If A answers 'ja', then A is True.

If A answers 'da', then A is False.

3. Ask god A, "If I asked you 'Is B Random?', would you say 'ja'?"

If A answers 'ja', then B is Random, and C is the opposite of A.

If A answers 'da', then C is Random, and B is the opposite of A.

We can modify Boolos' puzzle so that Random is actually random by replacing Boolos' third clarifying remark with the following.

Whether Random says 'ja' or 'da' should be thought of as depending on the flip of a coin hidden in his brain: if the coin comes down heads, he says 'ja'; if tails, he says 'da'.

With this modification, the puzzle's solution demands the more careful god-interrogation given at the end of the The Solution section.

[edit] Exploding god-heads

In A simple solution to the hardest logic puzzle ever,[2] B. Rabern and L. Rabern develop the puzzle further by pointing out that it is not the case that 'ja' and 'da' are the only possible answers a god can give. It is also possible for a god to be unable to answer at all. For example, if the question "Are you going to answer this question with the word that means no in your language?" is put to True, he cannot answer truthfully. (The paper represents this as his head exploding, "...they are infallible gods! They have but one recourse – their heads explode") Allowing the "exploding head" case gives yet another solution of the modified puzzle (modified so that Random is actually random) and introduces the possibility of solving the original puzzle (unmodified) in just two questions rather than three. In support of a two-question solution to the puzzle, the authors solve a similar simpler puzzle using just two questions.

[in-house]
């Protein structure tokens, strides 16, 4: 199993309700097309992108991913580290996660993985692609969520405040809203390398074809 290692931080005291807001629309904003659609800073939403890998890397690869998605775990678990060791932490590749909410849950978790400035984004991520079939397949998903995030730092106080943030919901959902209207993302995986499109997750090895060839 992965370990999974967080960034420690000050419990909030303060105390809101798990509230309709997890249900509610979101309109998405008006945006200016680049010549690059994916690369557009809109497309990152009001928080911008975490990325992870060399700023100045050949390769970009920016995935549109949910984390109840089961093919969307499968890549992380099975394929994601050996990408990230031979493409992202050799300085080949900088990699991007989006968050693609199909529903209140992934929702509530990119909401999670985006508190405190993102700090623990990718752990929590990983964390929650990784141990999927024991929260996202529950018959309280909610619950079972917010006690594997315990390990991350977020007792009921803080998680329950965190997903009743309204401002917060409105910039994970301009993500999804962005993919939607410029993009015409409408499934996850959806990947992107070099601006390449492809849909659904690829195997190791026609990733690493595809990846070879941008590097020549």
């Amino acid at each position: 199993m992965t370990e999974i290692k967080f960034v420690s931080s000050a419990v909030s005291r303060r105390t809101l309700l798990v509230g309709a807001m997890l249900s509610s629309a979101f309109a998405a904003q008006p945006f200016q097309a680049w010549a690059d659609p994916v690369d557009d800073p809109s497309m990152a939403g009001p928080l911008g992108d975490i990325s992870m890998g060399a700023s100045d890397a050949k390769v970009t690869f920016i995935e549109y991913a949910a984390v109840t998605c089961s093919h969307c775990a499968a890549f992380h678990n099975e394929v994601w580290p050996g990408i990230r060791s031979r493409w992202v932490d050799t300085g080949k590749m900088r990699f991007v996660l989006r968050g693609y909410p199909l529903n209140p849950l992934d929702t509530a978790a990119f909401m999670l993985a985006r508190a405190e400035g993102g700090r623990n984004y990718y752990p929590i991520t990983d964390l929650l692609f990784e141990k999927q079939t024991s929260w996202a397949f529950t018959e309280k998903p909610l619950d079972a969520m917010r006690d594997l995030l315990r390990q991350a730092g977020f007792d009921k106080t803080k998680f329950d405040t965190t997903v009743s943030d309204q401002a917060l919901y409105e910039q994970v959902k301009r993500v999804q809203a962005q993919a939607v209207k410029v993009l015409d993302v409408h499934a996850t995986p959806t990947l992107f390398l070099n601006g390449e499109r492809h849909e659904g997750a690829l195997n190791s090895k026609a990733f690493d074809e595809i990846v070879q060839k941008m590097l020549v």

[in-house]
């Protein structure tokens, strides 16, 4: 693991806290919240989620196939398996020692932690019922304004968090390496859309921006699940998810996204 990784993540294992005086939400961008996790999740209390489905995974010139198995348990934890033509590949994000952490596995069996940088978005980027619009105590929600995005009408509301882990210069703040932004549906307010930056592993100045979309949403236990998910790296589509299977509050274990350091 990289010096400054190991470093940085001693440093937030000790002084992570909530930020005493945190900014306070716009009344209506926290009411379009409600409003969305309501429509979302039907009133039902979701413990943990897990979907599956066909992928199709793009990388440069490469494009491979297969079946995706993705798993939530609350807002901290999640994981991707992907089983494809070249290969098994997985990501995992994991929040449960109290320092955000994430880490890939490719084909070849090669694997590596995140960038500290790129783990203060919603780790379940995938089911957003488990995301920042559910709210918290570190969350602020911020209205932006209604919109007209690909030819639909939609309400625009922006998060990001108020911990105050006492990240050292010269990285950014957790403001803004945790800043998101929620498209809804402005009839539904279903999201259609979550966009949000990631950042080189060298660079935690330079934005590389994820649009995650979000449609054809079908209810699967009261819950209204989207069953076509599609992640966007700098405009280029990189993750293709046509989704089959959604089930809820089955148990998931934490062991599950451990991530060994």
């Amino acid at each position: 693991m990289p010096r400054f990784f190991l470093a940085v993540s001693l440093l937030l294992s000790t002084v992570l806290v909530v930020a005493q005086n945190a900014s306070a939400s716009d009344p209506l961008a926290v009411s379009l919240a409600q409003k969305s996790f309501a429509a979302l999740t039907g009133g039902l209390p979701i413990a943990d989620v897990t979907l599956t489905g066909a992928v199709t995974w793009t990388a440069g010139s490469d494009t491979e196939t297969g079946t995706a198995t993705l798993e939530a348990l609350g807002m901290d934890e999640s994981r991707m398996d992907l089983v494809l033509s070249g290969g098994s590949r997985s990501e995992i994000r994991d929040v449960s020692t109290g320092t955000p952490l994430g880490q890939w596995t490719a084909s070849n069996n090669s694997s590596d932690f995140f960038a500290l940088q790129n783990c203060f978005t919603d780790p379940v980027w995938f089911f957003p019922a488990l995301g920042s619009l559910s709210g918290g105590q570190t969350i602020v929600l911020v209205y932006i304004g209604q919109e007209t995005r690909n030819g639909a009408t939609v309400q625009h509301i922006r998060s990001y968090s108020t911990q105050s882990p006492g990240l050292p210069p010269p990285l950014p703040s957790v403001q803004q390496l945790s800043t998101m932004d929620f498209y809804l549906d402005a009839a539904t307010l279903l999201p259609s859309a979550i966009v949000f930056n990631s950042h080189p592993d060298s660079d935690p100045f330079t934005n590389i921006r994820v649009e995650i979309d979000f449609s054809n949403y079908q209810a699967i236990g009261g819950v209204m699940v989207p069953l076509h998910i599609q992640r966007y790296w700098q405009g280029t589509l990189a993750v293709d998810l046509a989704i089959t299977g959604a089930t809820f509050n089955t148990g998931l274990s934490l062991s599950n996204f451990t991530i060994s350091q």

Three gods A, B, and C are called, in some order, Zephyr, Eurus, and Aeolus. The gods always speak truly. Your task is to determine the identities of A, B, and C by asking three yes-no questions; each question must be put to exactly one god. The gods understand English and will answer in English.

Note that this puzzle is trivially solved with three questions (just ask away!). To solve the puzzle in two questions, the following lemma is proved.

Tempered Liar Lemma. If we ask A "Is it the case that {[(you are going to answer 'no' to this question) AND (B is Zephyr)] OR (B is Eurus) }?", a response of 'yes' indicates that B is Eurus, a response of 'no' indicates that B is Aeolus, and an exploding head indicates that B is Zephyr. Hence we can determine the identity of B in one question.

Using this lemma it is simple to solve the puzzle in two questions. A similar trick (tempering the liar's paradox) can be used to solve the original puzzle in two questions.